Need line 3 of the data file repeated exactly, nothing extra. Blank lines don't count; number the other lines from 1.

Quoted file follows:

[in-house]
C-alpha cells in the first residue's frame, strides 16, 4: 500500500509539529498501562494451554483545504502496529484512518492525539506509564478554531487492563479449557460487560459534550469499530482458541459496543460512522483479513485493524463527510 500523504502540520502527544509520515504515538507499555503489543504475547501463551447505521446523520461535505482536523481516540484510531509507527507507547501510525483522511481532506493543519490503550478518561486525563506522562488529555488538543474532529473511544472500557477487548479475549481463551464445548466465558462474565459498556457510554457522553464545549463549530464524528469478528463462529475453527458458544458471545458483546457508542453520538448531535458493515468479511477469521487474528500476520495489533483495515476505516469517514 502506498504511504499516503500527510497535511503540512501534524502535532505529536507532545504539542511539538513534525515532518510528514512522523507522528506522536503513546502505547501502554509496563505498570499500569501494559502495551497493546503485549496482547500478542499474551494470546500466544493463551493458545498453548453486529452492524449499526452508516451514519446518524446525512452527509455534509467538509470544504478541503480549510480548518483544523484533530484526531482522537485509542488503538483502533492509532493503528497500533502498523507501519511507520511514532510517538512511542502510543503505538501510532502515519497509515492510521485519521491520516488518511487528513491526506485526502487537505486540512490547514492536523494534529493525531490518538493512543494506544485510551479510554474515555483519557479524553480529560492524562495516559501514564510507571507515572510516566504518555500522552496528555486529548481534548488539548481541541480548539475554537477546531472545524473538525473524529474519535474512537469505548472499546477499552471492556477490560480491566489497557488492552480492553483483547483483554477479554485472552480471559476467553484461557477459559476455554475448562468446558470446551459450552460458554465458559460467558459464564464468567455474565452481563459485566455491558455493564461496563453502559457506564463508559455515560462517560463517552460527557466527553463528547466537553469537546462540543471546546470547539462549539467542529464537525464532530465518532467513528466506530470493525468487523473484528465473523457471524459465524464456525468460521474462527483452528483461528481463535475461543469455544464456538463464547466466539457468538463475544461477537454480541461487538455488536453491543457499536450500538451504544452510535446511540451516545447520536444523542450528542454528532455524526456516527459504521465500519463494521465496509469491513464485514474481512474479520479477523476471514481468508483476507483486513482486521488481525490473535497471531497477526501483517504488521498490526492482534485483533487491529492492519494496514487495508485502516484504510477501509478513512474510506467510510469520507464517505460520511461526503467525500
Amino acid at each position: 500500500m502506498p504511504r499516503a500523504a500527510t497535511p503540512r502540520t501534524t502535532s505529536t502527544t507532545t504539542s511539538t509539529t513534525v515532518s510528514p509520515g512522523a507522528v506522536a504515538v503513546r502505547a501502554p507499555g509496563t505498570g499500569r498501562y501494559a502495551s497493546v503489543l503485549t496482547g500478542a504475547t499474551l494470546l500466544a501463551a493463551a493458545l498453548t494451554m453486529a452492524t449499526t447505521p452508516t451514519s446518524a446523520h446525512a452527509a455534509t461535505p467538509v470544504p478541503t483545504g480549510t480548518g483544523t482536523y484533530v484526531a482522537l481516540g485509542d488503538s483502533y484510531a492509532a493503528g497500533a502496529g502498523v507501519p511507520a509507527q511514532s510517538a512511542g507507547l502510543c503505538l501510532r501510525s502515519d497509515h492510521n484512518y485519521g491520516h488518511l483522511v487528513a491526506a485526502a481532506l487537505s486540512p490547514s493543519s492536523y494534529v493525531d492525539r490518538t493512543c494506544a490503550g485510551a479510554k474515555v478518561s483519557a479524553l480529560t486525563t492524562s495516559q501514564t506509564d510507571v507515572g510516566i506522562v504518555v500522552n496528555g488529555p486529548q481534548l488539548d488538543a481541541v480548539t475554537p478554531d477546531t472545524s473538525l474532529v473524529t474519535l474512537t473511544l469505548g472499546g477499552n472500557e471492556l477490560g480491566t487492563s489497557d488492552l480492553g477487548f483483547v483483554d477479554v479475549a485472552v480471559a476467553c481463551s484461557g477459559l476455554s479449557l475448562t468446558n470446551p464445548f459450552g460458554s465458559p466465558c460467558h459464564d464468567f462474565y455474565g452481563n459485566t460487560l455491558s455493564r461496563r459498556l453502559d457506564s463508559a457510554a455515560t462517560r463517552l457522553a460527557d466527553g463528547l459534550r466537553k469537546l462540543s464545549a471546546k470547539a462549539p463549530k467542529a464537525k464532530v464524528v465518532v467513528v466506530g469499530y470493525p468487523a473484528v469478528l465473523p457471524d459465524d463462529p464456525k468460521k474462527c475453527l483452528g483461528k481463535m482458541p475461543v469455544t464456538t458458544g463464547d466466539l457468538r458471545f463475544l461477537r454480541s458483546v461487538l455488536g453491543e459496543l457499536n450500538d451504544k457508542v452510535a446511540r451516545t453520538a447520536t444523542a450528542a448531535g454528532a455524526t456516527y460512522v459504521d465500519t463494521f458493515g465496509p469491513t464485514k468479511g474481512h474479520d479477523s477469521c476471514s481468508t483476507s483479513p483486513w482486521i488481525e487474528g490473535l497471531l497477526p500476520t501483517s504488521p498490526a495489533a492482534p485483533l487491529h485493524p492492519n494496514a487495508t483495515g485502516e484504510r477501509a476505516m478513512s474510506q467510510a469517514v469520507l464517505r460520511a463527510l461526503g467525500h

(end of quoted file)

Amino acid at each position: 500500500m502506498p504511504r499516503a500523504a500527510t497535511p503540512r502540520t501534524t502535532s505529536t502527544t507532545t504539542s511539538t509539529t513534525v515532518s510528514p509520515g512522523a507522528v506522536a504515538v503513546r502505547a501502554p507499555g509496563t505498570g499500569r498501562y501494559a502495551s497493546v503489543l503485549t496482547g500478542a504475547t499474551l494470546l500466544a501463551a493463551a493458545l498453548t494451554m453486529a452492524t449499526t447505521p452508516t451514519s446518524a446523520h446525512a452527509a455534509t461535505p467538509v470544504p478541503t483545504g480549510t480548518g483544523t482536523y484533530v484526531a482522537l481516540g485509542d488503538s483502533y484510531a492509532a493503528g497500533a502496529g502498523v507501519p511507520a509507527q511514532s510517538a512511542g507507547l502510543c503505538l501510532r501510525s502515519d497509515h492510521n484512518y485519521g491520516h488518511l483522511v487528513a491526506a485526502a481532506l487537505s486540512p490547514s493543519s492536523y494534529v493525531d492525539r490518538t493512543c494506544a490503550g485510551a479510554k474515555v478518561s483519557a479524553l480529560t486525563t492524562s495516559q501514564t506509564d510507571v507515572g510516566i506522562v504518555v500522552n496528555g488529555p486529548q481534548l488539548d488538543a481541541v480548539t475554537p478554531d477546531t472545524s473538525l474532529v473524529t474519535l474512537t473511544l469505548g472499546g477499552n472500557e471492556l477490560g480491566t487492563s489497557d488492552l480492553g477487548f483483547v483483554d477479554v479475549a485472552v480471559a476467553c481463551s484461557g477459559l476455554s479449557l475448562t468446558n470446551p464445548f459450552g460458554s465458559p466465558c460467558h459464564d464468567f462474565y455474565g452481563n459485566t460487560l455491558s455493564r461496563r459498556l453502559d457506564s463508559a457510554a455515560t462517560r463517552l457522553a460527557d466527553g463528547l459534550r466537553k469537546l462540543s464545549a471546546k470547539a462549539p463549530k467542529a464537525k464532530v464524528v465518532v467513528v466506530g469499530y470493525p468487523a473484528v469478528l465473523p457471524d459465524d463462529p464456525k468460521k474462527c475453527l483452528g483461528k481463535m482458541p475461543v469455544t464456538t458458544g463464547d466466539l457468538r458471545f463475544l461477537r454480541s458483546v461487538l455488536g453491543e459496543l457499536n450500538d451504544k457508542v452510535a446511540r451516545t453520538a447520536t444523542a450528542a448531535g454528532a455524526t456516527y460512522v459504521d465500519t463494521f458493515g465496509p469491513t464485514k468479511g474481512h474479520d479477523s477469521c476471514s481468508t483476507s483479513p483486513w482486521i488481525e487474528g490473535l497471531l497477526p500476520t501483517s504488521p498490526a495489533a492482534p485483533l487491529h485493524p492492519n494496514a487495508t483495515g485502516e484504510r477501509a476505516m478513512s474510506q467510510a469517514v469520507l464517505r460520511a463527510l461526503g467525500h